If the Name/FQDN/IP of the vCenter changed due to a reinstall or upgrade, and a new vCenter database was used, the Ref-IDs will have changed. Due to the changed Ref-IDs you will need to follow the documented process in www.veeam.com/KB1299

Step 1

Prior to running the commands below you need to identify the Name\FQDN\IP Veeam is using to communicate with the VC currently. To do this, edit the entry for the vCenter under Backup Infrastructure and note the “Name:”.

Next perform the following steps to change that VMware Server’s name.

Step 2

Launch PowerShell from inside the Veeam Backup & Replication console. You can find the “PowerShell” button under the File-menu’s “Console” section.
openpsconsole
The Veeam Backup & Replication PowerShell Tookit will load.

Step 3

Run the following command:

$Servers = Get-VBRServer -name "old-name"

Replace old-name with the “Name” current set for the vCenter in the Veeam Backup and Replication Console

Step 4

Run the following command next to change the name:

$Servers.SetName("new-name")

Replace new-name with the new name for the vCenter, this can be an IP, Hostname, or FQDN.
Do not remove the quotes on either side.
This change will go in to effect as soon as the command in Step 4 completes.

How I did it – One Liner

Verify:

Get-VBRServer -name "Name from Step 1"

Change:

(Get-VBRServer -name "Name From Step 1").SetName("new.domain.com")

Results:

Now you can click next, Apply, should get right past checking certificate if the certificates are all good… and end up with the follow after rescan:

That was easy enough, I don’t fully understand why the grey out the UI to make this change, but there you have it. Happy Backups!

vSphere HA Agent cannot be correctly installed or configured… again

Story

Another vCenter Patch, Another problem 😀

This seems to be a reoccurring story these last couple posts…

Error on Host

This time after updating again a host in the cluster had the error message.

Troubleshooting

Un like the last time this happened, the event log wasn’t as blatant (flooded) complaining about the /tmp being full. and checking the host with

vdf -h

which showed only 90% full, which was still pretty high, which might have explained the one log event that I did see about it:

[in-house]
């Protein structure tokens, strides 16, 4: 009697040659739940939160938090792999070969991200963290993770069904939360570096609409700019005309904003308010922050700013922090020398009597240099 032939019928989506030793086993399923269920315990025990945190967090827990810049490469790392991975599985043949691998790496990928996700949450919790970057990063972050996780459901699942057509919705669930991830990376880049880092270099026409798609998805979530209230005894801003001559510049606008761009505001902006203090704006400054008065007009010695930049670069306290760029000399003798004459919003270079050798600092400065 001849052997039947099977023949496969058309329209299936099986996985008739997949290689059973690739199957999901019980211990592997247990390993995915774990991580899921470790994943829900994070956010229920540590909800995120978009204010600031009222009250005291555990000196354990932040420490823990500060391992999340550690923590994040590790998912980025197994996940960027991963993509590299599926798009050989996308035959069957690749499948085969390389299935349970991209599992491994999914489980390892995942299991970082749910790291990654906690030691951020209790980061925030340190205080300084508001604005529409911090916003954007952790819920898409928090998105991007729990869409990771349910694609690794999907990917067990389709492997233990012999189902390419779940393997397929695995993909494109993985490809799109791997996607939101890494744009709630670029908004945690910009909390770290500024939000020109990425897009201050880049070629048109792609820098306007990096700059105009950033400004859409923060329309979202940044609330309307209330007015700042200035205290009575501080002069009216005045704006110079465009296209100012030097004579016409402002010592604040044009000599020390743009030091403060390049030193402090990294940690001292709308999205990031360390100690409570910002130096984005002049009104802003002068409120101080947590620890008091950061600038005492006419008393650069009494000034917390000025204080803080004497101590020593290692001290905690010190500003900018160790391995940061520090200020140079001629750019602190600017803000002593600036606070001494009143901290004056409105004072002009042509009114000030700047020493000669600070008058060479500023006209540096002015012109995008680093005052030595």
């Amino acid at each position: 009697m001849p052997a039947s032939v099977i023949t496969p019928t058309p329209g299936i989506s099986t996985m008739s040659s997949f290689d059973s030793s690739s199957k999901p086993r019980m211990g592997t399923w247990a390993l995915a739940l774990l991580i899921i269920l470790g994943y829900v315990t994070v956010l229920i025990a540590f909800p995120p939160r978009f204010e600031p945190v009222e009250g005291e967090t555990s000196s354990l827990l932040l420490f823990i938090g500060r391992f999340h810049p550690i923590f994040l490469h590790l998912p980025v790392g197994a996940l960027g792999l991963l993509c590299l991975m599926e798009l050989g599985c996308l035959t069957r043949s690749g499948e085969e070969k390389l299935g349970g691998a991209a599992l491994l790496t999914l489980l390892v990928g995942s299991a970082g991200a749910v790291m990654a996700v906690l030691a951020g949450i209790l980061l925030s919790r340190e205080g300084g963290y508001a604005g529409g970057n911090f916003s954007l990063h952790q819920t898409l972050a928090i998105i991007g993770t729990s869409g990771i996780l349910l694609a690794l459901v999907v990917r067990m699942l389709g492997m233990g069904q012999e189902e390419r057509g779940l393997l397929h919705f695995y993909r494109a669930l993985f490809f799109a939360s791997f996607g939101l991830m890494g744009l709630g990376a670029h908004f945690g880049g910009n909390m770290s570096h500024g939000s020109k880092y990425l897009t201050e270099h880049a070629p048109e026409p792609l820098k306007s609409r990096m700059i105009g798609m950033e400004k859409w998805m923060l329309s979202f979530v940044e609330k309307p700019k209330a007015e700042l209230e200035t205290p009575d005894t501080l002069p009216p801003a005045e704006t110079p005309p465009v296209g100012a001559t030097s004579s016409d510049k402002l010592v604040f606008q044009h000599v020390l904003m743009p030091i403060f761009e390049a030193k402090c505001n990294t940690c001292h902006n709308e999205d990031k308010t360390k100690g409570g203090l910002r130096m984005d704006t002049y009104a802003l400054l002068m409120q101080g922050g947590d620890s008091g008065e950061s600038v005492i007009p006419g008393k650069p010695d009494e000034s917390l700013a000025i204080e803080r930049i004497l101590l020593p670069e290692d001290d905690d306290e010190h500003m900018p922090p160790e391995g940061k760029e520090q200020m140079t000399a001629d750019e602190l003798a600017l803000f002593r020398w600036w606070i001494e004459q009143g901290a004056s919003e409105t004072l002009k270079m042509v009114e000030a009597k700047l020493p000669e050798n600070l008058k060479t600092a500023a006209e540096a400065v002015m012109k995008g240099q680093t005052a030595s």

The ramdisk 'tmp' is full. As a result, the file /tmp/img-stg/data/vmware_f.v00 could not be written

Which was in the log right after this event of attempting to install a base ESXi image?

Installing image profile '(Updated) HPE-ESXi-Image' with acceptance level checking disabled

This seemed a bit weird but I could find any info other than what’s usuallly a very Microsoft type answer of “you can just ignore it” or “usually this is not an issue, just it says vCenter saying it is connecting to esxi host and installing it’s agent

OK I guess… moving on… the very next error event was:

Could not stage image profile '(Updated) HPE-ESXi-Image': ('VMware_bootbank_vmware-fdm_7.0.2-18455184', '[Errno 28] No space left on device')

Huh, Now note this host was installed running the official VMware Image provided by HPE for this exact hardware supported by the VMware HCL. So there should be no funny business. However I feel maybe there’s a bit of the known HPE bug as mentioned the last time this happened. It just hasn’t fully flooded /tmp just yet.

Lil Side Trail

So couple things to note here, first the ESXi image is installed on a USB/SD Card style setup as such it should be well know to define the persistent log location, as well as the scratch location. However, not many source specify changing the system swap location.

  1. Persistent Log; VMware KB; Tech Blogger
    (Most standard ESXi Log info)
  2. Scratch Log: VMware KB; Tech Blogger 1; Tech Blogger 2